I can understand your confusion. You are right about the term Grid Dip
Meter. It is a holdover from when everything was powered by glass bottles
with grids in them. The modern ones work the same way but use transistors,
However, the term remains with us out of tradition. Grid Dip Meters (and
their modern equivalent) don't use a direct connection to the item they are
measuring. They are like a tunable oscillator with a deliberately exposed
coil. Things that are in proximity to the exposed coil absorb a bit of the
oscillator's energy. If the object is resonant, it absorbs a lot more and
you see a pronounced dip in the GDM meter as you sweep the GDM through the
resonant frequency of the object. So, in the case of unbroken elements like
directors and reflectors of yagis, you don't have to break the element in
the middle to make the measurement. The same goes for resonant circuits.
You just bring the GDM near the circuit and turn the dial looking for a dip
in the meter reading.
In some cases, the thing you are testing doesn't couple well with a GDM, so
you wrap a few turns of wire around the GDM coil and then around the thing
you are testing. It might be necessary to do that with an antenna element.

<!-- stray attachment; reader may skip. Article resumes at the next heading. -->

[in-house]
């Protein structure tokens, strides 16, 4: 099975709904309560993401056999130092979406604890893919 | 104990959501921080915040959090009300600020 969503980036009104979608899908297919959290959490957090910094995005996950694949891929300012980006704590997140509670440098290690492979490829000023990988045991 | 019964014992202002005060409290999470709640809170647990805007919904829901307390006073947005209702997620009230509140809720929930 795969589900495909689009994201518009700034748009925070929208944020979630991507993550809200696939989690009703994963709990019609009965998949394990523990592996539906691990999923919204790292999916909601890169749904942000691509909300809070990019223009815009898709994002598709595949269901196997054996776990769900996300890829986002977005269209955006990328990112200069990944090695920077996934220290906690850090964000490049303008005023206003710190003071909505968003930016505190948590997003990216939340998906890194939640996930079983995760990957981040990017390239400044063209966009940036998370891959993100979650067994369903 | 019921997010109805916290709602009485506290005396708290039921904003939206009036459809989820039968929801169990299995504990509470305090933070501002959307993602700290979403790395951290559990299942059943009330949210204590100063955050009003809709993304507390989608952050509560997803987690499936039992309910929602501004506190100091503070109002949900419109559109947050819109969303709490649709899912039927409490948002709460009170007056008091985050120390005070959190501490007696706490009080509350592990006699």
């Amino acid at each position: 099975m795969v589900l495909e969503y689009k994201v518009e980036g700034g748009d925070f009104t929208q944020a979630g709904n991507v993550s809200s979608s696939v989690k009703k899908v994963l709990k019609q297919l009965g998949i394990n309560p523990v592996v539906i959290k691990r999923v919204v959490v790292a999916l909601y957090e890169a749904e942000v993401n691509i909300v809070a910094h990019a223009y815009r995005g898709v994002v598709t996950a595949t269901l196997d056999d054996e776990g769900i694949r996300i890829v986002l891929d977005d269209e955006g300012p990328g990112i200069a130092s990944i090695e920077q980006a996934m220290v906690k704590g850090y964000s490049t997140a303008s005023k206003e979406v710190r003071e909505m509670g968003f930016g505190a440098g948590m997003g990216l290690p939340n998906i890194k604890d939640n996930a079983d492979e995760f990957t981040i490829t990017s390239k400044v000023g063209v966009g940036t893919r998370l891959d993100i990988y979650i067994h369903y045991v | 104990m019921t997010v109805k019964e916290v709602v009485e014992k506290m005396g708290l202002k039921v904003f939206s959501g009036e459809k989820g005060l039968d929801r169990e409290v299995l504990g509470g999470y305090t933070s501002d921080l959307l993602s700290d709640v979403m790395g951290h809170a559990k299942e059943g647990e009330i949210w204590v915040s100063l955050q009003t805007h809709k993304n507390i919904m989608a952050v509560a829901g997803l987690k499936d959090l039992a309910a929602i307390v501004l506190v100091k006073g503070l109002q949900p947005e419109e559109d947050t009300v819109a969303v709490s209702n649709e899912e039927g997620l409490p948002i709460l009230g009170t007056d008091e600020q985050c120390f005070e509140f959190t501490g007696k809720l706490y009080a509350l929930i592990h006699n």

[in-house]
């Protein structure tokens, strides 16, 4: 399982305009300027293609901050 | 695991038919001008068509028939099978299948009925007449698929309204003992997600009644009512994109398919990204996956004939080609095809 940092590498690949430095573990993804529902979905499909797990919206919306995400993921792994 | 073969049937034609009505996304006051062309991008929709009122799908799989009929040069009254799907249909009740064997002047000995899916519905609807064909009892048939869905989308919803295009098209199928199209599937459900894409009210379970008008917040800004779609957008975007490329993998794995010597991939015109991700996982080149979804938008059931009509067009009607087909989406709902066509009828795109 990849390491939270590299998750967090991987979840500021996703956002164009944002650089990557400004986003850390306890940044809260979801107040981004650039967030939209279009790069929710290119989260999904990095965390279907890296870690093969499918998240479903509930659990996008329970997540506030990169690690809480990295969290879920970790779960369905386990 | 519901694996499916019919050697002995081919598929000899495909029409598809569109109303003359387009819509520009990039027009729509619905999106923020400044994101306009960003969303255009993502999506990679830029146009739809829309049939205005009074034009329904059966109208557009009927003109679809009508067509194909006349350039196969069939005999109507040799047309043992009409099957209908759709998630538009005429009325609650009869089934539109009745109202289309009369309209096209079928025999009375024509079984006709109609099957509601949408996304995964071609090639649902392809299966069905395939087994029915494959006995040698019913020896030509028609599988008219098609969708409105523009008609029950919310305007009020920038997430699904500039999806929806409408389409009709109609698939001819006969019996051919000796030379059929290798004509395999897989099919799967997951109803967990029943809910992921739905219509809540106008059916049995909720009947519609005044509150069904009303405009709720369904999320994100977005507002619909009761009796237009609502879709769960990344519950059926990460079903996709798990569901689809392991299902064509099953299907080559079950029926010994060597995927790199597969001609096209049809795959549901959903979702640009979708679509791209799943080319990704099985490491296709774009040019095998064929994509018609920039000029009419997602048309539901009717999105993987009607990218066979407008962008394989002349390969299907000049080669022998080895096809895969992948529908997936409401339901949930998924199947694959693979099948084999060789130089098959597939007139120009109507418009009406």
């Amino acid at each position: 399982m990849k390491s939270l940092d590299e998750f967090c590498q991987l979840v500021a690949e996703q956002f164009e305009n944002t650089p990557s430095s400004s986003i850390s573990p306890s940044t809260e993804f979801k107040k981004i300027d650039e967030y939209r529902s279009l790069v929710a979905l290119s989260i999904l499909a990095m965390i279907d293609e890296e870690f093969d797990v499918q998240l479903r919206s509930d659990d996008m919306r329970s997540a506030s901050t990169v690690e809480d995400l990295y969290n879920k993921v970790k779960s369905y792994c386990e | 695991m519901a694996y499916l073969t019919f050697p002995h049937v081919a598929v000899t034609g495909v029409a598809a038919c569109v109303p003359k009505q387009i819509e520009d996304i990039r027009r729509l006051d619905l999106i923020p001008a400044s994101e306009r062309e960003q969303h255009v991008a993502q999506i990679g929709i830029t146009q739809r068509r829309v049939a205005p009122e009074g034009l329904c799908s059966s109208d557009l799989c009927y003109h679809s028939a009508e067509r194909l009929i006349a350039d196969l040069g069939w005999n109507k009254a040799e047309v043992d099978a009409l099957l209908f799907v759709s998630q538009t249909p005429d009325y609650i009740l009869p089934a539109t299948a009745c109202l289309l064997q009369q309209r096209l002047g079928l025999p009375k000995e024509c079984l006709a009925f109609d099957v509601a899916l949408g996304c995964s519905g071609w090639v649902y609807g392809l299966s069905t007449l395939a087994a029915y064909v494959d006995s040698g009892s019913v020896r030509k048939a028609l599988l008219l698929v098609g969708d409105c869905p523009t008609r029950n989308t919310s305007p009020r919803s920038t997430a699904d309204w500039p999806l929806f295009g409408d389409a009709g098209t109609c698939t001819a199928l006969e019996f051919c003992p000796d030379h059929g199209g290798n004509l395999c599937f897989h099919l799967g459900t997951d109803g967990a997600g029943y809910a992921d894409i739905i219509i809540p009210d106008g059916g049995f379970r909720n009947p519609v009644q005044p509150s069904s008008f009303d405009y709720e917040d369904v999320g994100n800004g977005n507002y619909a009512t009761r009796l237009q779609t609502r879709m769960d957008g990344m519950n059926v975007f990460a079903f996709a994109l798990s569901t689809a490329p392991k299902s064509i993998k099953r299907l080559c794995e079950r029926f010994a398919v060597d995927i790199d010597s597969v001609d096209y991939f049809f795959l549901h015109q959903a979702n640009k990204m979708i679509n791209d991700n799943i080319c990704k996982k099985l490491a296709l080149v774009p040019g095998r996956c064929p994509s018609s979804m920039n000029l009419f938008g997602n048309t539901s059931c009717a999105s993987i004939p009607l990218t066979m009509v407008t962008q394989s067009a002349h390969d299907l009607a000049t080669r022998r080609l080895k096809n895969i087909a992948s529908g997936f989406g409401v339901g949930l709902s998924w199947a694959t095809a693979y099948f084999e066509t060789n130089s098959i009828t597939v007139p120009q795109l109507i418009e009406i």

Also, it might be necessary to greatly detune the other elements in the yagi
so they don't couple to the element you are testing. You would do that by
either removing them or by hanging pieces of wire off each end of other
elements to make them electrically longer. The ideal thing would be to test
each element by itself at its normal operating height. Easy to say, hard to
As for the MFJ antenna analyzer, that is a very different beast. As you
say, it needs a direct connection at the feedpoint as if it were a
transmitter. I am not sure you can indirectly couple an antenna analyzer to
an element like you are suggesting. Someone else here might have a better
answer on that subject.
Dudley - WA1X
From: "Mark Beckwith" <firstname.lastname@example.org>
Subject: Re: [TowerTalk] Grid dip meter and Yagi elements
Content-Type: text/plain; charset="iso-8859-1"
> Why does it need a gap in it?. It is an
> inductor and it has a resonant
> frequency. Use the coil with the frequency
> range of the antenna and tune to
> find the dip.
I can't believe I'm going to show such ignorance, but here goes: We had
"grid dip meters" when I was a kid. I think they were called this because
they had a vacuum tube in them. I think vacuum tubes had something called a
"grid" inside them.
I am assuming you guys talking about "grid dip meters" are not really
talking about these old devices. What is the modern equivalent? I have an
MFJ 259B, for instance. It is easy to get the resonant frequency of a yagi
element split and insulated in the middle. Can I use it to inductively
couple to a continuous yagi element or otherwise determine that element's
resonant frequency in any way?
Forgive my untechnical perspective, but the only reason I care about towers
and antennas is to make as many QSOs in radio contests as possible. This
has incidentally helped me conquer my fear of heights.
See: http://www.mscomputer.com for "Self Supporting Towers", "Wireless Weather
Stations", and lot's more. Call Toll Free, 1-800-333-9041 with any questions
and ask for Sherman, W2FLA.
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